Contrary to popular belief, scratches and bites do not cause one to become one of the undead, only demonic magic cand do that. Should he escape, the gashes, still relatively shallow and merely flesh wounds at this point, would have a chance to heal. His suit, however, was damaged beyond repair.
Gregory gyrated to and fro on his back dozens of times within a minute in a controlled haste. He did not have much room to do this but took advantage of the little space that he was given. The man still had to act quickly, though, as his window of opportunity rapidly closed with each passing second.
The shaking proved effective. He freed his right arm, not much, but enough. Gregory reached into his vest and pulled out his good luck charm. It was the only thing that could bail him out of this dire situation.
Bang! Bang! Bang! Bang!
Four shots rang through the air. The bullets had gone several of the creatures already putrefying flesh like a hot knife through butter.
Two pairs of zombies peeled from the man like layers from an onion. The deafening sound made the others pause.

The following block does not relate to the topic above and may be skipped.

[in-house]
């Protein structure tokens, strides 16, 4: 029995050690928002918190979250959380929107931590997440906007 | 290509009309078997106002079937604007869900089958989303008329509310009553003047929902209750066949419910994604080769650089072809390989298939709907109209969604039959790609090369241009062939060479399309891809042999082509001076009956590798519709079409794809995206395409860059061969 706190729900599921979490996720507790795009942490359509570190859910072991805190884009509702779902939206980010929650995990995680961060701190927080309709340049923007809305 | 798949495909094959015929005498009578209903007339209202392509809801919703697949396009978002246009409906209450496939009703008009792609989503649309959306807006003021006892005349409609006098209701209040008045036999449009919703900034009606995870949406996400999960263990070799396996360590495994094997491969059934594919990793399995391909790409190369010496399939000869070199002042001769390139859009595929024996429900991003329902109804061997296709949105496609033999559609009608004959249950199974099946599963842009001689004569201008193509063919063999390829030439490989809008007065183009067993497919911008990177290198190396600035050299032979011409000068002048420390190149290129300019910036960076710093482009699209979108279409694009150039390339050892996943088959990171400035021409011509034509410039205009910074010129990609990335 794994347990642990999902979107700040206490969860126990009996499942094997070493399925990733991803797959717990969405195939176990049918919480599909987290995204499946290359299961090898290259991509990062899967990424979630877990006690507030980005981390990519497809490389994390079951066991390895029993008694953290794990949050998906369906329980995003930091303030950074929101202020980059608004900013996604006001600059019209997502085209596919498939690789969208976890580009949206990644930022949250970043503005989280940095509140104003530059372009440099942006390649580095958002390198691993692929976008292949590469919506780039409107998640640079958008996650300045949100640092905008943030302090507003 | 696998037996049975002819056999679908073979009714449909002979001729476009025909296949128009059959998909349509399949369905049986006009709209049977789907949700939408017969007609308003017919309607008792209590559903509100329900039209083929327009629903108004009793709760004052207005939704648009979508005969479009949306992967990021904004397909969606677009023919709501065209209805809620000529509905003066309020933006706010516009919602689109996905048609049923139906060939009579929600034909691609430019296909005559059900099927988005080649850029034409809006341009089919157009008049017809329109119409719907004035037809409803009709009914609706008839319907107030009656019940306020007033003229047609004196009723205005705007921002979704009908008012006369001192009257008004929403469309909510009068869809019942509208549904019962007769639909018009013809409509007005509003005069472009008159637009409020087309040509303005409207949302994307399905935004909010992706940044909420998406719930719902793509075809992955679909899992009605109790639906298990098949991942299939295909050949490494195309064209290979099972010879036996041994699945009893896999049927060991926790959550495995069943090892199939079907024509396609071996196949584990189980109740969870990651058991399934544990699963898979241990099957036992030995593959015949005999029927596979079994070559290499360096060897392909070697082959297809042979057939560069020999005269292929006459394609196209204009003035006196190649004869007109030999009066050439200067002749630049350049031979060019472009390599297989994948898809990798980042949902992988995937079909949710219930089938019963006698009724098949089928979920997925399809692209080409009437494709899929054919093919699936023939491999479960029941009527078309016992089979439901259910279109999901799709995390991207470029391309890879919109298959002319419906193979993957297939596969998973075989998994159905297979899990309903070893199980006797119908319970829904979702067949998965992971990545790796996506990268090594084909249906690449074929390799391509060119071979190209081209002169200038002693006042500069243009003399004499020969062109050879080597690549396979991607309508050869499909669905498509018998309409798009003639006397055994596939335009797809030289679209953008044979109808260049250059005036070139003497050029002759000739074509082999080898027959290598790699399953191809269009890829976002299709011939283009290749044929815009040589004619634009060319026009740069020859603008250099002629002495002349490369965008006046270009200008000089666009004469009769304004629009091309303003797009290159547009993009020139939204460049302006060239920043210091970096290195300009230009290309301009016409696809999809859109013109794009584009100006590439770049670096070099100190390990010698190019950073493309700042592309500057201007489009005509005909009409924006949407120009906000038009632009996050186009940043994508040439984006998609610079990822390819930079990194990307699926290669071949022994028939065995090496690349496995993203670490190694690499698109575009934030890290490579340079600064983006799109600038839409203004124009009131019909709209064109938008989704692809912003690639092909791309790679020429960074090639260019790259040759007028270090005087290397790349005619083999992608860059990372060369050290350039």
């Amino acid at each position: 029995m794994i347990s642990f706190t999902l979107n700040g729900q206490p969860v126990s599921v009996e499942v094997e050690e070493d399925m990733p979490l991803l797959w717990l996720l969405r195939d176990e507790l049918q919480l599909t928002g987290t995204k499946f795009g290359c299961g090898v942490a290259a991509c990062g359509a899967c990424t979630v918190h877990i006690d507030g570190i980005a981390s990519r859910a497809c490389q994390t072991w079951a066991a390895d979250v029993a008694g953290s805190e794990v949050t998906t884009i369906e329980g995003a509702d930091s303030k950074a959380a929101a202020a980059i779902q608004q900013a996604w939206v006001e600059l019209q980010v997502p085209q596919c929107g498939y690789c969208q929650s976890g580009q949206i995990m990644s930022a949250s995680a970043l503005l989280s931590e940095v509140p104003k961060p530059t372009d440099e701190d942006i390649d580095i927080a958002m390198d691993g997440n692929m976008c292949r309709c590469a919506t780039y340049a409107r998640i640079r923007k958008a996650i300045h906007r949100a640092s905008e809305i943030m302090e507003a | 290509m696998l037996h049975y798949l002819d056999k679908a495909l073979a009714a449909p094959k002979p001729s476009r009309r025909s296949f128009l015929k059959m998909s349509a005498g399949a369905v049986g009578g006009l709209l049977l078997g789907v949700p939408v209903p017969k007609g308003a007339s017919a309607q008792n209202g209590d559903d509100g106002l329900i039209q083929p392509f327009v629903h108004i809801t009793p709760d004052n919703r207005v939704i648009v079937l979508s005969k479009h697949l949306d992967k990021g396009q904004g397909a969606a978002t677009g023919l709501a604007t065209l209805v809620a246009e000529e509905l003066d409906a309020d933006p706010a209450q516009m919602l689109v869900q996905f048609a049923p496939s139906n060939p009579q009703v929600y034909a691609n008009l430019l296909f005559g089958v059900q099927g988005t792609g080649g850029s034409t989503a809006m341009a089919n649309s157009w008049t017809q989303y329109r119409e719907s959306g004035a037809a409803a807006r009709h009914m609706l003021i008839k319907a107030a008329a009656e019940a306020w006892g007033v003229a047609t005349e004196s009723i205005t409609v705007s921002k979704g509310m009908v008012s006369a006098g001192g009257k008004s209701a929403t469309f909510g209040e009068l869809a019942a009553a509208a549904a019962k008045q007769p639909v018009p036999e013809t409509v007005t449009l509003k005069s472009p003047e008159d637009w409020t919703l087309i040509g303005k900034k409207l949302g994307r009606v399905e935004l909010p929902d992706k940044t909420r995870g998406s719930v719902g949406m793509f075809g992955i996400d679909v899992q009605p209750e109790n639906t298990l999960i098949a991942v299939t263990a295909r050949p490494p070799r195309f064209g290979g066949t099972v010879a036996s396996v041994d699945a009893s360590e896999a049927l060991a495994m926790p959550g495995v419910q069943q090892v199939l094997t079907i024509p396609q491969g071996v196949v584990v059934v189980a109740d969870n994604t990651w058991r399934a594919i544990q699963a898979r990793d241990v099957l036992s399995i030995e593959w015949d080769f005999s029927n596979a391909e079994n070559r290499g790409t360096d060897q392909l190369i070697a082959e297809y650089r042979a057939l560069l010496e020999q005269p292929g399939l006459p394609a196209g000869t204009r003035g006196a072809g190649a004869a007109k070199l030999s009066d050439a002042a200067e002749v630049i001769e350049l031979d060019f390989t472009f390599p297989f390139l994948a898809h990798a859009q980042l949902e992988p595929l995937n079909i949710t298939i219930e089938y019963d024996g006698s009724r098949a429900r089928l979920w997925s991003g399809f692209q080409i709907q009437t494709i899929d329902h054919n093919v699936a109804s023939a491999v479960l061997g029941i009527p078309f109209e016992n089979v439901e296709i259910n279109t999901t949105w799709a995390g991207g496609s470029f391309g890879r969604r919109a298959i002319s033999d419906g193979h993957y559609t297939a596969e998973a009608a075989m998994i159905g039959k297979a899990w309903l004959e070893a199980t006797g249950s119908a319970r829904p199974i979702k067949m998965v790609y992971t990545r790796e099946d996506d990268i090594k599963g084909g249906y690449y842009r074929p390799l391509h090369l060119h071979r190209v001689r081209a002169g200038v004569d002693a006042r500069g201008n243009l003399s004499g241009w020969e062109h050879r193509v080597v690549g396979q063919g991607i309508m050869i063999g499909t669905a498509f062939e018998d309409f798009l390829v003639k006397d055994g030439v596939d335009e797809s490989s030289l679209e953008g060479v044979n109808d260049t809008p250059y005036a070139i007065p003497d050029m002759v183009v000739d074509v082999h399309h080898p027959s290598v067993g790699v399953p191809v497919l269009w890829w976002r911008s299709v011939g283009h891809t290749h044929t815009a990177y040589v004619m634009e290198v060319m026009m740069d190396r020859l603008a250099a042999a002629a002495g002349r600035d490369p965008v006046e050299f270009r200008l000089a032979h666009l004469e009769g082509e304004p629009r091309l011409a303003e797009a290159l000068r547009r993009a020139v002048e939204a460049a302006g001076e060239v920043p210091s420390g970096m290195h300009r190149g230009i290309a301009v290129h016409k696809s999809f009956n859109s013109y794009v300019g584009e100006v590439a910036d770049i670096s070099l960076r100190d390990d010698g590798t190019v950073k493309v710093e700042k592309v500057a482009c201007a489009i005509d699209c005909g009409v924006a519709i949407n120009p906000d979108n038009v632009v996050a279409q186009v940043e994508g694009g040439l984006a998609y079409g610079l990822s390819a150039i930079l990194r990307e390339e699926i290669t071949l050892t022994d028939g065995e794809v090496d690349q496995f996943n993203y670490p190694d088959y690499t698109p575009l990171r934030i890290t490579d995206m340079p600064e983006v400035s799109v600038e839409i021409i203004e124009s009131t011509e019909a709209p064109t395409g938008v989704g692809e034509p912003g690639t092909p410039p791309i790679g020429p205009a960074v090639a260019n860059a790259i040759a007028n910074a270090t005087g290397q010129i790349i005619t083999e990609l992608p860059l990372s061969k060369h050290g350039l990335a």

Gregory emerged from the pile with the COP derringer in his right hand. He pulled and ripped off a zombified hand that remained stuck in his shoulder. Blood spurted from the wound. A swift kick removed the hand that remained clutched onto his ankle.
He placed his gun back into his vest. It only held four bullets. Gregory never carried extra as it was only intended for use in desperate situations like the one he was in only moments ago, though admittedly, he currently wished he brought some extra ammunition as it would have certainly helped.
However, unlike what the movies purport, a bullet to the head with a firearm, even a shotgun, would have only have served only as a momentary reprieve. Their bodies would reform shortly afterward regardless due to the demonic spell which regenerated lost appendances, as a few of the creatures eagerly realized. This meant even the zombies he shot would reform and attack again.
Adding to the danger was the summoner demoness would continue to beckon zombies to join her until she was defeated or had succeeded in her endeavor and dragged the man to hell.